It’s one thing to know and agree on what you’re not doing, but how are you supposed to justify not doing it?

Make sure what you’re not doing is backed up by foundational research—whether that be market research or financial analysis. When communicating with leadership and team members, there has to be a solid reason, such as a net neutral or possibly negative predicted outcome, an idea was tossed out. 

The role of effective project management offices in strategy execution

A successful PMO or project manager keeps functions together and ties up all interdependencies. 

“A good PMO knows it’s not just about creating a project plan but being a partner in putting all the pieces together and making sure everyone gets their work executed on time,” says Daniel. 

A good project manager has mastered the basics of how to work effectively with others—communication, proper meetings structure, performance monitoring, etc. 

Effective project management means making sure teams meet when they need to meet, ensuring there are no missing links, maintaining record of all discussions and future plans, and encouraging buy-in from other team members and colleagues.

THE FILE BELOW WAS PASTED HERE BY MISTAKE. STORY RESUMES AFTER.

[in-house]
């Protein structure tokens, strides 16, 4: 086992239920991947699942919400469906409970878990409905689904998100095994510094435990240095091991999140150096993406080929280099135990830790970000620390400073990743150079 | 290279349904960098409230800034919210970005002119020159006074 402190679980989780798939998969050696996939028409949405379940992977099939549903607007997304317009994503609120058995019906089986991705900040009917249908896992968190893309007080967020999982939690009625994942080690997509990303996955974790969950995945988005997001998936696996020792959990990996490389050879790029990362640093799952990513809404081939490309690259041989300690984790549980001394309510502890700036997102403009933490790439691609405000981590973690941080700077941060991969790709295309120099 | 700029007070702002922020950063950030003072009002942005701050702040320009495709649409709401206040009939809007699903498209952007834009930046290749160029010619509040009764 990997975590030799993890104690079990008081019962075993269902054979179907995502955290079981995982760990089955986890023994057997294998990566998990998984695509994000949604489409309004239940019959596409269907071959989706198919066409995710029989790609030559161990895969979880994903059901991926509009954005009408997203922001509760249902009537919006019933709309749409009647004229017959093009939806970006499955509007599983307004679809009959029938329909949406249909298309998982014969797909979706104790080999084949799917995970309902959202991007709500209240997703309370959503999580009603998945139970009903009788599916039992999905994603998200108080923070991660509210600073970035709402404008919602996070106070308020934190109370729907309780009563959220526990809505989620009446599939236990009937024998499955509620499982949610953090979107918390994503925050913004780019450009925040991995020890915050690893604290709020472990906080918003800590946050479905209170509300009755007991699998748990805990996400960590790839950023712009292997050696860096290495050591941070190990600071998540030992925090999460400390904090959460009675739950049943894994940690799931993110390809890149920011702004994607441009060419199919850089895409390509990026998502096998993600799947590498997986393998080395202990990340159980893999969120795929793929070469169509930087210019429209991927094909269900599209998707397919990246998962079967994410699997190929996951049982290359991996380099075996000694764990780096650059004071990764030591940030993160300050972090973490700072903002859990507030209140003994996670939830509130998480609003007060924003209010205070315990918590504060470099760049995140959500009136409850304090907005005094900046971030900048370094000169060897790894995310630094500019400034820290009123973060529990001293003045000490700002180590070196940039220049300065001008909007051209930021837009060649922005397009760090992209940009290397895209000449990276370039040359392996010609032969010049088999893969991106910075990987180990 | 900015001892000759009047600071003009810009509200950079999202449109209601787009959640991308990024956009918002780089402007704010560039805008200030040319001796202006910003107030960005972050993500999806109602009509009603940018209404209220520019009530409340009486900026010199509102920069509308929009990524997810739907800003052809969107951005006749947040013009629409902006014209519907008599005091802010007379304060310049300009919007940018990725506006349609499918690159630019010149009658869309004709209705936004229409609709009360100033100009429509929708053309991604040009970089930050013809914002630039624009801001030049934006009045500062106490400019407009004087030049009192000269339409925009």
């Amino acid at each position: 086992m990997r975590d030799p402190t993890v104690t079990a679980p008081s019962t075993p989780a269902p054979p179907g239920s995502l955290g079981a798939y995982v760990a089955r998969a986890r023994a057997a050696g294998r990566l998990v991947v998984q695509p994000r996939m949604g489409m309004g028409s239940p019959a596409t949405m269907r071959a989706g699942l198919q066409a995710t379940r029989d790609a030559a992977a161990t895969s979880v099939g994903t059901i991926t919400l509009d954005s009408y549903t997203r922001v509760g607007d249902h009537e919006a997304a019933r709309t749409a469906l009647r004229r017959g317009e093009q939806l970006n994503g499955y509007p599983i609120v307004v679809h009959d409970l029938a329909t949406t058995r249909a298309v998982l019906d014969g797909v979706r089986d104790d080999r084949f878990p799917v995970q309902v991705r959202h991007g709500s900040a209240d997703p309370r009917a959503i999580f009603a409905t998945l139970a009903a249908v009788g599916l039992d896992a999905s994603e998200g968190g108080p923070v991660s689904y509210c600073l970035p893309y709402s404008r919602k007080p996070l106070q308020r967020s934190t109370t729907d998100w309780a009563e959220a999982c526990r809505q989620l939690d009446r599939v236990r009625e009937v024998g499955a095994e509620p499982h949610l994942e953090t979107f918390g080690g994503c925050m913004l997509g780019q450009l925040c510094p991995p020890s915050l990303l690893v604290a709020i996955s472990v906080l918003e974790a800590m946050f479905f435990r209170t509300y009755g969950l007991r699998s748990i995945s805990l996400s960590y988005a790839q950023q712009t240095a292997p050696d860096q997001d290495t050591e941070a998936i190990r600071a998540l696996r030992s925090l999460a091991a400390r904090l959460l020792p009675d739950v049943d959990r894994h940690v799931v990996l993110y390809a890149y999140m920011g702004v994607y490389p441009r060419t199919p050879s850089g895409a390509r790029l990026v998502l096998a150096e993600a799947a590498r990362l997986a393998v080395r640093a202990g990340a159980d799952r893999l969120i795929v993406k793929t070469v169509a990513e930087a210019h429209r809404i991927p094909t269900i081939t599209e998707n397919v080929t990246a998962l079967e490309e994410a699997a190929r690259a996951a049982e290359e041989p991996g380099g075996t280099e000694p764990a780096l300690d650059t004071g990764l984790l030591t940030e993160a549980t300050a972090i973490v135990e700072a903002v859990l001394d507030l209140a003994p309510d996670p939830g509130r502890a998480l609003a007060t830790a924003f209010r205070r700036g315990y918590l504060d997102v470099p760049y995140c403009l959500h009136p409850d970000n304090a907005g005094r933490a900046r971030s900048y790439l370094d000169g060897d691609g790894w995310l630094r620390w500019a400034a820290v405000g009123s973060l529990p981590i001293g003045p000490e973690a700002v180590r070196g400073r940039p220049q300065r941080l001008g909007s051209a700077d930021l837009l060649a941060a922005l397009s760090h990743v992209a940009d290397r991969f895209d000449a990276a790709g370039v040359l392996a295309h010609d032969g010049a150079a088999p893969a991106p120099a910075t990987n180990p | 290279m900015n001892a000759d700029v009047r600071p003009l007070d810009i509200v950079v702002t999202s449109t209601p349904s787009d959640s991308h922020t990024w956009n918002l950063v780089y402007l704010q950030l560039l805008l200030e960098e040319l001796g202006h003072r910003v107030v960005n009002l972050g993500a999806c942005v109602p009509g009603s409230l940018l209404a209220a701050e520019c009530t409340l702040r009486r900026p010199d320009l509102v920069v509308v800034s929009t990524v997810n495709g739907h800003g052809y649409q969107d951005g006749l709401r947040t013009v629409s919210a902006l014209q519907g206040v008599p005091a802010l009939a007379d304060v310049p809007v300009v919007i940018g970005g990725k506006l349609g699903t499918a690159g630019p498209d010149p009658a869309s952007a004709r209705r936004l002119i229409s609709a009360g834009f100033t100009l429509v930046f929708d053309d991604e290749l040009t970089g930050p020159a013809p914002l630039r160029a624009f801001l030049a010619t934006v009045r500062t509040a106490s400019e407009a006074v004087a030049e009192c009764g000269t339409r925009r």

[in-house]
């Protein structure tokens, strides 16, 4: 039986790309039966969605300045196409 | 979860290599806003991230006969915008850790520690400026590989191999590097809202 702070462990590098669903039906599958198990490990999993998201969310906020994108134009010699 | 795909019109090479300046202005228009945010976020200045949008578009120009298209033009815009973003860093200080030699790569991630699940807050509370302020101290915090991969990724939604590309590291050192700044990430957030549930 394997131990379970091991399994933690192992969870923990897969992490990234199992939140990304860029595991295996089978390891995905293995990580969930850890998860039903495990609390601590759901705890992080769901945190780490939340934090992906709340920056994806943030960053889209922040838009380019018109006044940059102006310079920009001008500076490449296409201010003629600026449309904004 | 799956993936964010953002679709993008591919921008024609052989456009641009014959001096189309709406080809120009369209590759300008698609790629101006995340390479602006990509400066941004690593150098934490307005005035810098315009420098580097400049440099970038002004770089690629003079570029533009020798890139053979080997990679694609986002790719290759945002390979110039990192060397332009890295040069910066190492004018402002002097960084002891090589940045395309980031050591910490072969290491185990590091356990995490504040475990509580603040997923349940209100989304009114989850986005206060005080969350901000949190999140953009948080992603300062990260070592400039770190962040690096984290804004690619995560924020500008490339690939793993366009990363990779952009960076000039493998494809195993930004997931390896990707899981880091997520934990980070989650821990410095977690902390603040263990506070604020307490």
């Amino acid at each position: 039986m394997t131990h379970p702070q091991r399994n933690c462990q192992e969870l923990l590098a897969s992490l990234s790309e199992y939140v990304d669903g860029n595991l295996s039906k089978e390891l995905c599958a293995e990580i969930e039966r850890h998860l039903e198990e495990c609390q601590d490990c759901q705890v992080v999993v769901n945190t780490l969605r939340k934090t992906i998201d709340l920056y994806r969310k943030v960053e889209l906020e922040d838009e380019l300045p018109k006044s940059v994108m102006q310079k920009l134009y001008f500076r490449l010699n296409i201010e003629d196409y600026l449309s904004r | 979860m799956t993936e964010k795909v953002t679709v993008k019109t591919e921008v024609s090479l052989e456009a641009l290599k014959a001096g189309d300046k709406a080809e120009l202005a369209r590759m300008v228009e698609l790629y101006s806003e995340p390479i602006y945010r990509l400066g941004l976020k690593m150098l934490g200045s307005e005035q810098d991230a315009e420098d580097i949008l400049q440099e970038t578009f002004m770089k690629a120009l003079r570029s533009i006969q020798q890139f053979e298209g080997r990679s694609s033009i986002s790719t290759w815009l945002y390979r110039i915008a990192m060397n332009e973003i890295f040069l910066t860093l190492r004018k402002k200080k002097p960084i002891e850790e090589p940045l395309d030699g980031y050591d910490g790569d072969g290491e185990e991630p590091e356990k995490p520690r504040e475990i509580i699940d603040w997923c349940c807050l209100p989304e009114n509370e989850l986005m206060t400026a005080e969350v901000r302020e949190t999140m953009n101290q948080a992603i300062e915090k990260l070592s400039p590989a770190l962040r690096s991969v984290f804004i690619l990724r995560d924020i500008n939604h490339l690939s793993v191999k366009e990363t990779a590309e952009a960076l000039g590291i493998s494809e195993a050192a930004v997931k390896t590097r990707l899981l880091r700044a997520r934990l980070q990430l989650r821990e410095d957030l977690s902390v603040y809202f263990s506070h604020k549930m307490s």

When it comes to project management, effective communication—not just communication but effective communication—is about 85% of the job. The main reason most endeavors fail is an issue of communication whether it be lack thereof or miscommunication. 

One way you can ensure more effective communication is to implement an intentional meeting structure which guarantees time to discuss next steps and how to move forward. In an hour-long meeting, dedicate 45 minutes to brainstorming, planning, troubleshooting and so on and leave the final 15 minutes for next steps. 

This structure will help ensure you and your team don’t get stuck in brainstorming or planning phases without reaching a resolution. Team members leaving meetings with an effective structure leave with a sense of resolution and direction and are more likely to buy into operational goals. 

Interested in learning more about strategic planning, execution efficiency, and effective communication in project management? Listen to our full conversation with Daniel, where he shares insights and advice gathered over the course of his unconventional career journey on Apple Podcasts, Spotify, or your favorite podcast player. 

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Meet the Author  Jonathan Morgan